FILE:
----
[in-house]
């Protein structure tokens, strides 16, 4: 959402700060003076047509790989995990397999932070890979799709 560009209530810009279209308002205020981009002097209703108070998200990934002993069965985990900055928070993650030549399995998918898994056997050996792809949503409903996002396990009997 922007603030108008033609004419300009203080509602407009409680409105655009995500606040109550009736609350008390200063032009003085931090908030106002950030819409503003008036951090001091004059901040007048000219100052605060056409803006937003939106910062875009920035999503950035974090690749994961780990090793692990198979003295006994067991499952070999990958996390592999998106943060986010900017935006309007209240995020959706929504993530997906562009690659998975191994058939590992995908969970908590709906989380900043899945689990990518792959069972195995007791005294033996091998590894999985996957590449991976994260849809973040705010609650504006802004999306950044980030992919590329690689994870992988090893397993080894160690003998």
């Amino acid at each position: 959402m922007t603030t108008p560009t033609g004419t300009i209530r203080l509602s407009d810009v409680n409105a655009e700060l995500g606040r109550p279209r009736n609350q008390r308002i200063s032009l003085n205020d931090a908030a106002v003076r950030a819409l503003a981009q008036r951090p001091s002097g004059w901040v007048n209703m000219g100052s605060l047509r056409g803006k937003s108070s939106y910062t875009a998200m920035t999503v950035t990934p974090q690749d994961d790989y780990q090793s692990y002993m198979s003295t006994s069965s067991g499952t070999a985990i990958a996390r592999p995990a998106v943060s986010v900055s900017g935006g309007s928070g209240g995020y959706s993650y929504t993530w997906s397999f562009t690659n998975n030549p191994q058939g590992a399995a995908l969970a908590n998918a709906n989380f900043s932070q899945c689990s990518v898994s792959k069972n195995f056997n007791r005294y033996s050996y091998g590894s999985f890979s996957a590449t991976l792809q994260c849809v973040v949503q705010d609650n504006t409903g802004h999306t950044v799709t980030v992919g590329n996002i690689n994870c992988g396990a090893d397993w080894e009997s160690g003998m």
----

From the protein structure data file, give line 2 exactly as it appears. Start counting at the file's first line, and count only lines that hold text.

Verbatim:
């Protein structure tokens, strides 16, 4: 959402700060003076047509790989995990397999932070890979799709 560009209530810009279209308002205020981009002097209703108070998200990934002993069965985990900055928070993650030549399995998918898994056997050996792809949503409903996002396990009997 922007603030108008033609004419300009203080509602407009409680409105655009995500606040109550009736609350008390200063032009003085931090908030106002950030819409503003008036951090001091004059901040007048000219100052605060056409803006937003939106910062875009920035999503950035974090690749994961780990090793692990198979003295006994067991499952070999990958996390592999998106943060986010900017935006309007209240995020959706929504993530997906562009690659998975191994058939590992995908969970908590709906989380900043899945689990990518792959069972195995007791005294033996091998590894999985996957590449991976994260849809973040705010609650504006802004999306950044980030992919590329690689994870992988090893397993080894160690003998």